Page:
Protect yourself from payment scams

Editor’s note:  I received this as an email from Capital One, and thought I would share it with my readers.

Many of our customers use payment apps, like Zelle®, to send money to friends and family. With the rise of digital payments and third-party payment apps, there’s also an increasing number of scammers trying to take advantage. We want you to be empowered to spot the latest scams and know fraud when you see it. Protect yourself—and your money.

Here’s what the latest scams look like:

  1. Impersonating a Capital One associate
    Scammers will try to pose as Capital One and ask you to provide your personal information or even transfer money by phone, text or email. They might also use a fake caller ID that could show up as Capital One or request remote access to your device.
    TIP: When in doubt, hang up the phone and call us at the number listed on the back of your debit or credit card.
  2. Pay yourself
    Scammers may contact you impersonating an established individual or company and tell you that they have noticed suspicious activity, such as money being sent from your account to another account. They’ll ask you to send the money to yourself with Zelle® to reverse the payment.
    TIP: Capital One will never ask you to do this. Before sending money to yourself at another bank or credit union, make sure the email address or U.S. mobile number you’re using to send the money has been enrolled with Zelle® at the other financial institution and is linked to your account.
  3. Attempting to gain remote access to your devices
    An unknown company or person will request remote access to your phone or computer. They may also ask you to download an app to fix an “issue,” which would allow them remote access and could expose your account information.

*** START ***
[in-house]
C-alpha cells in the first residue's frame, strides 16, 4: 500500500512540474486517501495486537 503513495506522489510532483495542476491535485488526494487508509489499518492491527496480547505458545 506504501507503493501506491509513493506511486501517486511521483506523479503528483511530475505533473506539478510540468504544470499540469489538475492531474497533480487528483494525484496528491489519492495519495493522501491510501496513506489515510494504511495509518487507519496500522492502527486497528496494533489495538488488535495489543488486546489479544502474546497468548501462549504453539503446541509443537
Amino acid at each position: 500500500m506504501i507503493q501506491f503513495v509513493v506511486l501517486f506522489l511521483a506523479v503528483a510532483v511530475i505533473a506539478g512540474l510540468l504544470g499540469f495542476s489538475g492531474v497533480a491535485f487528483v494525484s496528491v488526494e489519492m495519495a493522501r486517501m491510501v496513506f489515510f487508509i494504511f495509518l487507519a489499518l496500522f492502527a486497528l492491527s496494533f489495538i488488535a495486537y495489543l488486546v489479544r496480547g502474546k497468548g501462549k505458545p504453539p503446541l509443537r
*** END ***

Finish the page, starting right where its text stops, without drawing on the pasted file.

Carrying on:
TIP: Be careful when giving device access to third parties.
  4. Fake websites
    Legitimate-looking websites are being created by scammers, and a quick Google search will lead you to a real-looking phone number. When you call, they’ll try to obtain your sign-in details or other information.
    TIP: Always do the proper research before making a purchase online.

Protect yourself and your family.

Neither Zelle® nor Capital One offers a protection program for authorized payments—for example, if you buy an item with Zelle®, but you don’t receive it or it’s not what you expected. If this happens, you may not get your money back, so only use Zelle® and third-party payment apps to pay those you know and trust.

We’ll keep you updated as we learn more and as these scam techniques evolve. It’s all part of how Capital One is looking out for your financial safety every day.


About the Author:

I am a cybersecurity and IT instructor, cybersecurity analyst, pen-tester, trainer, and speaker. I am an owner of the WyzCo Group Inc. In addition to consulting on security products and services, I also conduct security audits, compliance audits, vulnerability assessments and penetration tests. I also teach Cybersecurity Awareness Training classes. I work as an information technology and cybersecurity instructor for several training and certification organizations. I have worked in corporate, military, government, and workforce development training environments I am a frequent speaker at professional conferences such as the Minnesota Bloggers Conference, Secure360 Security Conference in 2016, 2017, 2018, 2019, the (ISC)2 World Congress 2016, and the ISSA International Conference 2017, and many local community organizations, including Chambers of Commerce, SCORE, and several school districts. I have been blogging on cybersecurity since 2006 at

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